Written by Alexandra Slucky (Assistant Heritage Consultant & Environmental Archaeologist, Atkins, York Office) and Fiona Roberts (Collaborative ESRC PhD student, Cardiff University & Amgueddfa Cymru-National Museum Wales).
Decolonizing collections has been at the forefront of museums for quite some time. Thinking beyond the Western museum structure, many institutions have taken new opportunities to view indigenous knowledge from indigenous perspectives by revisiting old collections of anthropological material intermixed with botanical specimens. Four years in the making, Workshop One is part of a one-year project called ‘People and Plants: reactivating ethnobotanical collections as material archives of indigenous ecological knowledge‘, beginning in January 2022. It is led by National Museums Scotland, Royal Botanic Gardens, Kew, and the Powell-Cotton Museum, and funded by the Arts and Humanities Research Council (AHRC).
The main aim of the project is to engage with three unique indigenous collections located in UK institutions; Somalian, Amazonian, and Aboriginal Australian. The project examines the value and relevance of ethnobotanical collections, both in the present and the future, aiming to bring academics, researchers, museum professionals, botanists and indigenous knowledge holders together in conversation. To focus on sharing authority, it gives a museum voice to women of colour through a process of reactivation, recovery, and relationships, with the result creating more inclusive conditions for future collections.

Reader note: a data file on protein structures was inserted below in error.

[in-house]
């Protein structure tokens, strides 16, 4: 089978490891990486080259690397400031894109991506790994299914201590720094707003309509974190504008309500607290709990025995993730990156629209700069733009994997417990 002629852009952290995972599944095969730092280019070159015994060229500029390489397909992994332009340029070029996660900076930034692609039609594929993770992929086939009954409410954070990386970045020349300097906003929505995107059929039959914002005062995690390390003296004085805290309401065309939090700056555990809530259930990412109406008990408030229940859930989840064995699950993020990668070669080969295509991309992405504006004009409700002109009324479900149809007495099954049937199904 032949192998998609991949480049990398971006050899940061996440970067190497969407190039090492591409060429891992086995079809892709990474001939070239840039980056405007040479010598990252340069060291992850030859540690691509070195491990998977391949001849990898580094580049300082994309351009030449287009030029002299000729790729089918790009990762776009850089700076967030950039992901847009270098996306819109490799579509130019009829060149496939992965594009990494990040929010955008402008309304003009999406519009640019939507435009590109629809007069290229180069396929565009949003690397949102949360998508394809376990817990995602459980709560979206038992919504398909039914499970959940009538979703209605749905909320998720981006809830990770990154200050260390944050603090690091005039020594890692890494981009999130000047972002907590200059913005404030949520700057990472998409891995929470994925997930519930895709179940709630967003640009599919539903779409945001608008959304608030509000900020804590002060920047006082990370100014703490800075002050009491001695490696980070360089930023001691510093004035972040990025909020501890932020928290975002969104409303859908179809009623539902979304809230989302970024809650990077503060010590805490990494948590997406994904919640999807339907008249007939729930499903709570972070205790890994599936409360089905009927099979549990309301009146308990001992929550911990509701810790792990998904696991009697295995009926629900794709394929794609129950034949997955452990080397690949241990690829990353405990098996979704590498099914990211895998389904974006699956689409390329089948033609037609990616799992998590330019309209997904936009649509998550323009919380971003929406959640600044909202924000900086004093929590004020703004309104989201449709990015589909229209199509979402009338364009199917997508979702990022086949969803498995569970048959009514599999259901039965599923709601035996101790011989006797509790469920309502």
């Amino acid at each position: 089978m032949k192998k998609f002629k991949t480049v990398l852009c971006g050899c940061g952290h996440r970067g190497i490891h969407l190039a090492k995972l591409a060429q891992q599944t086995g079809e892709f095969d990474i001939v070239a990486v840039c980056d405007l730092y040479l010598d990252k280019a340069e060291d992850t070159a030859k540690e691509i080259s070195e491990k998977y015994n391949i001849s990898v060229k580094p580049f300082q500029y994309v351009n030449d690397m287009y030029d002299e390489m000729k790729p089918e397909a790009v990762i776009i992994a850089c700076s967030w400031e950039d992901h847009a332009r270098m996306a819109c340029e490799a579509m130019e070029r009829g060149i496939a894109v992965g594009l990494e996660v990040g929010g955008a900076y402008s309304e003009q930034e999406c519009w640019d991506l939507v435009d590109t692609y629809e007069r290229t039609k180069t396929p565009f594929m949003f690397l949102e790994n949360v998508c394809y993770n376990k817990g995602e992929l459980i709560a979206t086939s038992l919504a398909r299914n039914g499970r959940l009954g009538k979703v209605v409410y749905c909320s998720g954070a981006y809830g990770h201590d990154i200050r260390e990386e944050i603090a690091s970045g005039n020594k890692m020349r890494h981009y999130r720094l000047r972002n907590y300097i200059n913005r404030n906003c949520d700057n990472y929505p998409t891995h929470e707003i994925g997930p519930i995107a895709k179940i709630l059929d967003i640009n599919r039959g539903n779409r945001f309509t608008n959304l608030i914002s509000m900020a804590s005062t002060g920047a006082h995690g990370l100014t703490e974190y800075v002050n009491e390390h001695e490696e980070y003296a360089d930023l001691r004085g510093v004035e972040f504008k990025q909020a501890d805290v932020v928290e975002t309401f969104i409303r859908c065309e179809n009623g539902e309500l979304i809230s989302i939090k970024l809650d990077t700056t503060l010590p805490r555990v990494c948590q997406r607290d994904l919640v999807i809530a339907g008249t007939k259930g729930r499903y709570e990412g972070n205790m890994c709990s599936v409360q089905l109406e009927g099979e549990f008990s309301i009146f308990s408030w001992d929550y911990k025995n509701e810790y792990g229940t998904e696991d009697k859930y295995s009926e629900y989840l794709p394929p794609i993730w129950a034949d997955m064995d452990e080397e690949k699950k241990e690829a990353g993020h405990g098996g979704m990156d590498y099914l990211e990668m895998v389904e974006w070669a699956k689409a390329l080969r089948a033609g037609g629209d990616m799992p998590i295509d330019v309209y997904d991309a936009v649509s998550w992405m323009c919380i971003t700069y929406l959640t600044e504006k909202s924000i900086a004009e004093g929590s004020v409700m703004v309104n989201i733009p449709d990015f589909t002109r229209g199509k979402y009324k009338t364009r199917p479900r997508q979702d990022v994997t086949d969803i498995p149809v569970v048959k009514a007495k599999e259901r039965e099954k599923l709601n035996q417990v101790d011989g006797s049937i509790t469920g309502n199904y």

Welcome to the September edition of NatSCA Digital Digest.
A monthly blog series featuring the latest on where to go, what to see and do in the natural history sector including jobs, exhibitions, conferences and training opportunities. We are really keen to hear more about museum re-openings, exhibition launches, virtual conferences and webinars, and new and interesting online content. If you have any top tips and recommendations for our next Digest please drop an email to email@example.com.
What to do
As we move into the new school year, The Grantham Climate Art Prize is calling for messages of hope from young people on climate change – ahead of the UN Climate Change Conference (COP26) in Glasgow this November. This is an opportunity for young people aged 12-25 to raise awareness for our precious habitats and send a message of hope through designing a mural to go onto walls across the UK – and be in for a chance to win £250 cash! The theme of this competition is Biodiversity Loss and Climate Change. Click here to learn more – entries by 24.09.21.